Case   |   Yemen

YEMEN

NOVEMBER 19, 2005
POSTED: December 2, 2005

Al-ThawryFikri Qassim, Al-Thawry
Salahaddin al-Dakkak, Al-Thawry

LEGAL ACTION

A Sana'a court fined the opposition weekly Al-Thawry one million Yemeni riyals ($5,500) for defaming two government officials. The newspaper already faced 13 defamation charges for criticizing the authorities and risked being closed down if convicted on any one of them.

The court banned Al-Thawry journalists Fikri Qassim and Salahaddin al-Dakkak from writing for six months. The sentence was suspended but could be implemented if the journalists were convicted of a future offense. The court ordered the paper to print an apology in three successive issues to the two officials. A columnist for the paper, Mohamed al-Maqaleh, faced legal action for an opinion article he wrote calling on Yemeni President Ali Abdullah Saleh to give up some of his powers. His case was referred to the Sana'a appeals court on November 26. Al-Maqaleh faced up to one year in prison and a ban on practicing his profession.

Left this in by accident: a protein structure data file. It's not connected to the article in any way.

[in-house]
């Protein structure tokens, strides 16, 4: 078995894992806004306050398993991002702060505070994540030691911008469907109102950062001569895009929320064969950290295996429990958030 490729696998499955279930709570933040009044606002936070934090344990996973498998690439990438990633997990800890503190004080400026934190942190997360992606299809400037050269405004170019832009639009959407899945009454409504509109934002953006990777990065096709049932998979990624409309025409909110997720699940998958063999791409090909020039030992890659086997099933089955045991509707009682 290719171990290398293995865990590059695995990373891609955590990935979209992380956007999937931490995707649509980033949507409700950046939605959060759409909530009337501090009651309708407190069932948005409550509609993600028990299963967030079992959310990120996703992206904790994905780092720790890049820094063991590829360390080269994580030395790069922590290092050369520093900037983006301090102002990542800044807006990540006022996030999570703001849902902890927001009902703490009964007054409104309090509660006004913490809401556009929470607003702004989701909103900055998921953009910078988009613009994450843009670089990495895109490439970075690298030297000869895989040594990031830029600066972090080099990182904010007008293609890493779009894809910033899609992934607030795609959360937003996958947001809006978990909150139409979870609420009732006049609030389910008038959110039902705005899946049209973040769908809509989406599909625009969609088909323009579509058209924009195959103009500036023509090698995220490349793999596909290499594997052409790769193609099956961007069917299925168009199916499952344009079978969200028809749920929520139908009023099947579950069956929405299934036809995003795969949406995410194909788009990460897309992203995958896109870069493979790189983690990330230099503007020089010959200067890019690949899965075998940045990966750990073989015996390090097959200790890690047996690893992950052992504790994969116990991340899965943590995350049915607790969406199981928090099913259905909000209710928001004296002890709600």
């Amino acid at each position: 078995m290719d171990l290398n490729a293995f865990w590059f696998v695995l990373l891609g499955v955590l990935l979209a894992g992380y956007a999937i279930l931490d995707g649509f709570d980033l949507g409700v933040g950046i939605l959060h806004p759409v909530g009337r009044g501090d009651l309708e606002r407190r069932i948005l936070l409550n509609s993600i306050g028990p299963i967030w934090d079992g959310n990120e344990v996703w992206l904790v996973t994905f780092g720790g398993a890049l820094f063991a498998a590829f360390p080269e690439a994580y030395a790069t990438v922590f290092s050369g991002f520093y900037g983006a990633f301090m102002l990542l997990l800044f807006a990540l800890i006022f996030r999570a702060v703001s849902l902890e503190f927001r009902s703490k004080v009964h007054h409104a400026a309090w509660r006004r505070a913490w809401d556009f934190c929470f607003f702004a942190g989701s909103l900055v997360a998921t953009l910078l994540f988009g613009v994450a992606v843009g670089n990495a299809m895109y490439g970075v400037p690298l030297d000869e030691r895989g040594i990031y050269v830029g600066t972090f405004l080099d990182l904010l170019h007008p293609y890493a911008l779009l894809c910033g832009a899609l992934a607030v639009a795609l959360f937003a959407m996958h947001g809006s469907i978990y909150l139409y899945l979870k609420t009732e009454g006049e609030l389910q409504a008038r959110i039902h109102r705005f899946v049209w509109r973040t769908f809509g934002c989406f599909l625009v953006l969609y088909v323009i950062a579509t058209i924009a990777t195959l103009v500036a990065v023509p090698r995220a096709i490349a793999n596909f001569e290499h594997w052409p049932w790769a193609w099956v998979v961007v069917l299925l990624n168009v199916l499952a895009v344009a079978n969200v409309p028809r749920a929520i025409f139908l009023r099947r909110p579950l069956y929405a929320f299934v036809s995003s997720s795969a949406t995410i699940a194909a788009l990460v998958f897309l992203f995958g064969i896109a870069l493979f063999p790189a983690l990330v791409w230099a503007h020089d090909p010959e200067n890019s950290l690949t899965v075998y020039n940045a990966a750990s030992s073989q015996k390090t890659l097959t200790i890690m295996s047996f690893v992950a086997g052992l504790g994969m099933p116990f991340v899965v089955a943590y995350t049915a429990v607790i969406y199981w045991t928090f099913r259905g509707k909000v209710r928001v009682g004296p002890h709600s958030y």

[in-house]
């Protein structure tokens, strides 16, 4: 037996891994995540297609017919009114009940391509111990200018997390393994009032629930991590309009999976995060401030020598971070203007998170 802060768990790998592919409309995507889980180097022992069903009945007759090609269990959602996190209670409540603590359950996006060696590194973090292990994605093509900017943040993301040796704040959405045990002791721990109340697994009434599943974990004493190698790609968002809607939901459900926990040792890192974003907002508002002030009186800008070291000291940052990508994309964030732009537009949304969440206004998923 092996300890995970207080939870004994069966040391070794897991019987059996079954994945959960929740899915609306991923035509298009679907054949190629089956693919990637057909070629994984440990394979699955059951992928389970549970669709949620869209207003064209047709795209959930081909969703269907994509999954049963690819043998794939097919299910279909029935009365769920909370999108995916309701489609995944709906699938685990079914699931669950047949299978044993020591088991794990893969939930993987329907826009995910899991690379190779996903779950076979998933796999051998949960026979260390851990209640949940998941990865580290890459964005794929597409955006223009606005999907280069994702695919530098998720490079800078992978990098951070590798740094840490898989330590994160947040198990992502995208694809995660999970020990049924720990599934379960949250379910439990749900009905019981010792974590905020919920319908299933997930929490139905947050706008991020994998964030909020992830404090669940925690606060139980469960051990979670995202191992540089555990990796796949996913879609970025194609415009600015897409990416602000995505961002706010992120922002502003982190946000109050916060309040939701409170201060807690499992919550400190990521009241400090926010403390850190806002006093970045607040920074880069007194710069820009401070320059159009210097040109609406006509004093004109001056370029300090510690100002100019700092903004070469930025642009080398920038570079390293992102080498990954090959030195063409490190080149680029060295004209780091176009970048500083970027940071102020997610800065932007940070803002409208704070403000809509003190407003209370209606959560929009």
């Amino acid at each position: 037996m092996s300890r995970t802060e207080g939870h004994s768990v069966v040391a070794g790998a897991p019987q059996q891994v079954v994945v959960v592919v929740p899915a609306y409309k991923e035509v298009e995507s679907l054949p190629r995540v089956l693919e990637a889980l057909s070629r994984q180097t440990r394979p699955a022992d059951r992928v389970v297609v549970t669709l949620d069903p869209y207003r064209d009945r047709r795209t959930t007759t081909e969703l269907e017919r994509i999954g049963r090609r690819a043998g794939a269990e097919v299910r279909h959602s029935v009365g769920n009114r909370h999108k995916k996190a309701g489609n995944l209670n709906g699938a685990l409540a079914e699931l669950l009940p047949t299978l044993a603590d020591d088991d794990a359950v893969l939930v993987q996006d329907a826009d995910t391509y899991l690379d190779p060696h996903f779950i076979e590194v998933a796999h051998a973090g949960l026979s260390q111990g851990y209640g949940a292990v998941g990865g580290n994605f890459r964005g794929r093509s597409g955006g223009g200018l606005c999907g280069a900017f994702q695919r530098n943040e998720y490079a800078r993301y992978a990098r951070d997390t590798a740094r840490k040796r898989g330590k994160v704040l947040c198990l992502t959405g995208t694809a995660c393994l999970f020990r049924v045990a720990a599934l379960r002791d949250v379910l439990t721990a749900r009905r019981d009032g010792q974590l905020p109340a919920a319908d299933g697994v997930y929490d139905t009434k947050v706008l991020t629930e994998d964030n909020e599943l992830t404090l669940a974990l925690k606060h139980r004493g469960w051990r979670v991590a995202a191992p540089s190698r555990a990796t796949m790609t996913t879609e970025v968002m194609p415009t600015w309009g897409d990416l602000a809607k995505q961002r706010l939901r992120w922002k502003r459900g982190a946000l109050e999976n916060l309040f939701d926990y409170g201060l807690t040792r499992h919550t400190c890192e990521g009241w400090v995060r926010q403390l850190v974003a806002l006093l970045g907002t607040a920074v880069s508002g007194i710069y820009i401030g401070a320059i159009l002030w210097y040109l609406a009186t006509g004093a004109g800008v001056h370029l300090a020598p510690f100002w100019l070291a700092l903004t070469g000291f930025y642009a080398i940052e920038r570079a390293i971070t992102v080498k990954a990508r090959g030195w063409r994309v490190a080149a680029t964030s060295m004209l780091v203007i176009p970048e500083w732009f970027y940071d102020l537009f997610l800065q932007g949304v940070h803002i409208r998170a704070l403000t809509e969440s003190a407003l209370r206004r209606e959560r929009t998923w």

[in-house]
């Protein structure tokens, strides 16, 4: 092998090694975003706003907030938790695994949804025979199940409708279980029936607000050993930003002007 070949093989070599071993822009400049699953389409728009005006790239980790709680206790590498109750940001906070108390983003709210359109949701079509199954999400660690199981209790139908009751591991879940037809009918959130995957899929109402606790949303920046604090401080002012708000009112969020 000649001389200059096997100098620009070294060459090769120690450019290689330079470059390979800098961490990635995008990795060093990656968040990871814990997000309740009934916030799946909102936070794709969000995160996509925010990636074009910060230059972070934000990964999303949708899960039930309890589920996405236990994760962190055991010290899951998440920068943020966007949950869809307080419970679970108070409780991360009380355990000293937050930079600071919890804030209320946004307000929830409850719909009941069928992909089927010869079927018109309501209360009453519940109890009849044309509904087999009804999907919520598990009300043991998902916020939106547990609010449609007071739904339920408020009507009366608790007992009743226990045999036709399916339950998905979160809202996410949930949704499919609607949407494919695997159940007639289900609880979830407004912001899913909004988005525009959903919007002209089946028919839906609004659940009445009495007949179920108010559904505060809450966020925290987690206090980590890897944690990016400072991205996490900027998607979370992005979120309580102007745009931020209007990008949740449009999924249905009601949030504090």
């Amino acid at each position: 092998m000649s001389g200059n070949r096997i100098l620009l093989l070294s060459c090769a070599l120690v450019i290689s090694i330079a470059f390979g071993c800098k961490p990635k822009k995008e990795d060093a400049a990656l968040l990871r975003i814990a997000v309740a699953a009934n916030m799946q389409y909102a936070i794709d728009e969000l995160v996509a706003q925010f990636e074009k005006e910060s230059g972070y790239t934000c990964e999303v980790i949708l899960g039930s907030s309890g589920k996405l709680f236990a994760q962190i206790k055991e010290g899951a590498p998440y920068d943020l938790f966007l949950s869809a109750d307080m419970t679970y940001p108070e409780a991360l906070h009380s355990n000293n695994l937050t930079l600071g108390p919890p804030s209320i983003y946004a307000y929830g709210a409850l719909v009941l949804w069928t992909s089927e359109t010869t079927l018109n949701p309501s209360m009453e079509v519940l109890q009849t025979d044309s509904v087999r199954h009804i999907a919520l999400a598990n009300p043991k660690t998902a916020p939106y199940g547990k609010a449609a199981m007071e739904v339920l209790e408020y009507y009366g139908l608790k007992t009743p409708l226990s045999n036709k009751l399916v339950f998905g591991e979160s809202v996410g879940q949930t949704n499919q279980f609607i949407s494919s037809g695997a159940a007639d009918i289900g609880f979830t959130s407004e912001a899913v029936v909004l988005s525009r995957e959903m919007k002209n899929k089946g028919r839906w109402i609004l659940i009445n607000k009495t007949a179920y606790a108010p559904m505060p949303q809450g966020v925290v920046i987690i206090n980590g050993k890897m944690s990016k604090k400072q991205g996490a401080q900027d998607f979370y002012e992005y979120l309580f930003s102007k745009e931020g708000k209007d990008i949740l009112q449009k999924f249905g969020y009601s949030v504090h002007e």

NOVEMBER 26, 2005

POSTED: December 2, 2005

Al-Tajammu
Abdulrahman Abdullah Ibrahim, Al-Tajammu
Adulraman Saeed, Al-Tajammu

LEGAL ACTION, CENSORED

A court in the capital Sana'a closed the opposition weekly Al-Tajammu for six months. It barred editor-in-chief, Abdulrahman Abdullah Ibrahim, and journalist Adulraman Saeed, from practicing journalism for one year, and fined them 50,000 Yemeni riyals ($275) each. The court said an article by Saeed in September 2004 about political violence in 1968 incited ethnic conflict and threatened national security. The judge said the article also insulted Islam, Al-Tajammu's lawyer Jamal Jaabi told CPJ.

The legal actions come amid a broader government crackdown on the media. Several journalists have been assaulted in a disturbing series of attacks on the press by security forces and suspected government agents documented by CPJ over the past five months. The government is considering adopting press legislation that would increase content bans and other bureaucratic measures that could be used to restrict the press.

Published

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